Low grade B cell neoplasms, such as chronic lymphocytic leukemia (CLL), usually are asymptomatic when diagnosed and undergo close observation. Many patients with low grade B cell lymphomas and leukemias (LGBCL) appreciate reassurance that not treating at time of diagnosis is the appropriate management. Society has long focused on diet and lifestyle changes as an alternative to medication; however, there is limited data to which these changes can assist with hematologic disorders.
Green tea (GT) has been studied in regard to its effects on longevity and health. A cohort study followed 52,000 adults over 13 years and found that the frequency of GT consumption was inversely associated with risk of total hematologic neoplasms (Takada M, et al., 2019). There are several other studies that report key oncologic pathways are disrupted by a compound found in GT called epigallocatechin-gallate (EGCG) (Farooqi A, et al., 2020).
Following a case series publication by Dr. Shanafelt, the National Cancer Institute sponsored clinical trials through the Mayo Clinic, evaluating EGCG in 42 patients with asymptomatic CLL. Patients received 2000mg EGCG twice daily for 6 months. Results showed 69% of patients had a biological response with greater than 20% reduction in absolute leukocyte count (ALC) and/or greater than 30% in reduction in size of the lymph node area utilizing standard assessment criteria (Shanafelt T. et al. 2013).
This data encouraged our practice to recommend to patients to drink two bags of GT in steamy hot water daily. We studied 11 patients with indolent CLL, follicular lymphoma (FL), Waldenstrom macroglobulinemia (WM), monoclonal gammopathy of undetermined significance (MGUS), and splenic Marginal zone lymphoma (MZL). No patient was symptomatic. Disease makers were recorded over time during their routine visits for observation. The markers used were ALC for CLL and MZL, standardized uptake value (SUV) on PET scan for lymph node detection for FL, immunoglobulin level as well as monoclonal protein (M-protein) measured by SPEP for MGUS, and IgM and M-protein for WM. One patient with extensive cutaneous plaque psoriasis had routine skin checks. The results were recorded in the electronic health record over varying time periods based on patient presentation and follow up.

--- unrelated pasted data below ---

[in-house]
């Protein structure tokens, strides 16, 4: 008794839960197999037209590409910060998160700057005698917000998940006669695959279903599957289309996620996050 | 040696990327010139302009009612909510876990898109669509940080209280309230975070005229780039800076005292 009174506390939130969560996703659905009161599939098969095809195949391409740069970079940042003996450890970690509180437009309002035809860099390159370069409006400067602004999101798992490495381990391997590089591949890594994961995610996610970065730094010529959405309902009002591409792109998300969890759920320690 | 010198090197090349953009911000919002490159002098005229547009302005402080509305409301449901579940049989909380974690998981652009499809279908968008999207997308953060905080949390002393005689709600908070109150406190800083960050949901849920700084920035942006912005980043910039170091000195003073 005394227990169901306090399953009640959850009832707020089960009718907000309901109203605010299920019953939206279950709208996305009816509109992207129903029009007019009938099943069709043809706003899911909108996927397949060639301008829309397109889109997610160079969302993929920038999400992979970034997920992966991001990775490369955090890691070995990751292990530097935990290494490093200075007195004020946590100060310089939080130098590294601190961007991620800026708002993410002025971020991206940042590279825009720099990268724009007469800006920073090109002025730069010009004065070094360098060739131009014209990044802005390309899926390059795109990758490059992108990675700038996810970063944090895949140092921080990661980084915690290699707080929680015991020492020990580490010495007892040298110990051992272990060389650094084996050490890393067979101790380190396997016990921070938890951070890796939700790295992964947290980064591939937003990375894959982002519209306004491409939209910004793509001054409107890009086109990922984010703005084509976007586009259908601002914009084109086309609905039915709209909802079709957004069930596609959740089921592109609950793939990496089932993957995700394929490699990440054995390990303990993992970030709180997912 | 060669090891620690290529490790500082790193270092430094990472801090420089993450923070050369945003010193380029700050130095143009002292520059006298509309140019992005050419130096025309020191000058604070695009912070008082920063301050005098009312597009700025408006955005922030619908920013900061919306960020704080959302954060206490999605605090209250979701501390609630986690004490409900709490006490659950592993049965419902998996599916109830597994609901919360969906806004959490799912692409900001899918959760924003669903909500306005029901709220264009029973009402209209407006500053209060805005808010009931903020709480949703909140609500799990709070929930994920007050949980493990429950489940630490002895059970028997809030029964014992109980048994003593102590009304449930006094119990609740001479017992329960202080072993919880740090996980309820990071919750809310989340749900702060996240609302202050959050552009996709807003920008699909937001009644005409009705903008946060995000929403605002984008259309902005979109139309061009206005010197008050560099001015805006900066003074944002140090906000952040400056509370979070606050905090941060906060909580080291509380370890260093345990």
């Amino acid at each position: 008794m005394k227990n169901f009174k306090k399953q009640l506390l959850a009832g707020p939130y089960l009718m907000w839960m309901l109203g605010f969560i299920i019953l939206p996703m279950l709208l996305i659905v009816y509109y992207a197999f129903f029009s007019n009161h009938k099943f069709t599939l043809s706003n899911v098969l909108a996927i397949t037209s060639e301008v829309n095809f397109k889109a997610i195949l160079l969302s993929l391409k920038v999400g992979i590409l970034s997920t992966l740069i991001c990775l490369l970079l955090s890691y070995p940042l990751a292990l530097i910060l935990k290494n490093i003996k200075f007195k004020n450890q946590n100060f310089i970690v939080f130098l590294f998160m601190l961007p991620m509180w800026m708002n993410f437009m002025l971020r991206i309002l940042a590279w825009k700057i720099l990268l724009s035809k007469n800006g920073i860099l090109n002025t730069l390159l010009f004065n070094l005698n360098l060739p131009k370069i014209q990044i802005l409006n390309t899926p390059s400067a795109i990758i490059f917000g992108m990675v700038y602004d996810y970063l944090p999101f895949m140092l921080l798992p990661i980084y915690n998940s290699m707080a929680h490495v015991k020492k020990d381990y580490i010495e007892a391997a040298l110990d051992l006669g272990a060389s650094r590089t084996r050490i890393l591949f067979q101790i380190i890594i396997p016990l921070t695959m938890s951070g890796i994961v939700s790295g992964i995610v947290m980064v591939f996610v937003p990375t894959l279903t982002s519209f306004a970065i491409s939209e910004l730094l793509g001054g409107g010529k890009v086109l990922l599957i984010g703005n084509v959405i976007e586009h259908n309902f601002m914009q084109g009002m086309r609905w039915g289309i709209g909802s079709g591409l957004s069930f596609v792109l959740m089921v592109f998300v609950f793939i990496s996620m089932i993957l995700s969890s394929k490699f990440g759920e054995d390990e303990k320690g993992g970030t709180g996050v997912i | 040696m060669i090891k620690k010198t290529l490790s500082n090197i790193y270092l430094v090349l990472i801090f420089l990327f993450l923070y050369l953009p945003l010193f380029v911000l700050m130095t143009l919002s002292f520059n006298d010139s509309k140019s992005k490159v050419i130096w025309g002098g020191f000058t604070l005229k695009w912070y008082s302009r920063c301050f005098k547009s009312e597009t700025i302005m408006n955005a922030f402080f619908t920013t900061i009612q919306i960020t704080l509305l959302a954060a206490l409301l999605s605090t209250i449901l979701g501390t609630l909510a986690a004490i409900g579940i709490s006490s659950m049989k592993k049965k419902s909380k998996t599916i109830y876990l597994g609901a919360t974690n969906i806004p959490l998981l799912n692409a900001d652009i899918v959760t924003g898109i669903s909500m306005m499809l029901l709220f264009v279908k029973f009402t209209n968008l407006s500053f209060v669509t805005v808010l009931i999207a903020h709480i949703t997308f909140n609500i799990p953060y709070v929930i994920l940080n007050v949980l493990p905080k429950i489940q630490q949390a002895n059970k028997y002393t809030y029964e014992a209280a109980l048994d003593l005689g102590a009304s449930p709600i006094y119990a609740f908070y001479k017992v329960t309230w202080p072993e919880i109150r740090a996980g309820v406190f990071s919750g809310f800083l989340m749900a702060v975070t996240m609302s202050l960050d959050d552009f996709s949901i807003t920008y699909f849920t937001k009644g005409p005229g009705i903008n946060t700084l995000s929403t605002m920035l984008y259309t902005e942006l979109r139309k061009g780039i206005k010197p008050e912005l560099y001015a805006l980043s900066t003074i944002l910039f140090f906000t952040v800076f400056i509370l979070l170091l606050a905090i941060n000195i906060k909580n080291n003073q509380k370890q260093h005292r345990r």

Six patients with CLL responded to GT, with reductions in ALC. In patient 1, ALC decreased by 37% over 48 months. Patient 2's ALC decreased by 68% over 102 months. Patient 3's ALC decreased by 74% in 96 months. Patient 4 had a drastic increase in ALC from 23,900 to 72,400 over three years before GT. Once starting GT, his ALC plateaued at 72,000 and has remained stable for 65 months. Patient 5 had decrease ALC of 66% over 99 months.
Patient 6 with WM had a 79% decrease in IgM over 65 months drinking GT. M-protein decreased by 81%. Patient 7 had a decrease in IgM by 26% and a 24% decrease in M-protein over 36 months.
Patient 8 with MGUS had a decrease in IgG by 25% over 77 months. Patient 9 had a decrease in IgG by 23% with M-protein reduction of 43%. Due to compliance issues, duration of therapy was unknown.
Patient 10 with ZL had an ALC reduction of 73% over 95 months.
Lastly, patient 11 with FL and psoriasis was treated with GT for 23 months. There was a reduction of external iliac and inguinal lymph node SUV by 38% and 83% over 23 months, respectively. It was also noted of a significant improvement of extensive plaque psoriasis during this time on GT (Table 1).
The 11 patients highlighted in the practice had improvement in biomarkers and lymphadenopathy during the time they took daily GT. The EGCG study at Mayo Clinic, in which CLL patients took up to 4,000mg of EGCG per day, had significant responses as well as adverse effects including transaminitis. This compares to the population in our study, which includes various types of LGBCL and MGUS that were taking at most 200mg of EGCG per day and had significant responses with no adverse effects. The use of low dose EGCG for inducing clinical improvement of these types of LGBCL and MGUS may be used to delay the onset of starting therapy, thus forestalling immunosuppressive treatment and associated toxicities. Larger randomized control trials involving other forms of indolent LGBCL and MGUS would be significant for the potential of GT being a safe, non-toxic lifestyle change that could benefit patients who do not require aggressive medical therapy for their neoplastic processes.
No relevant conflicts of interest to declare.
Asterisk with author names denotes non-ASH members.
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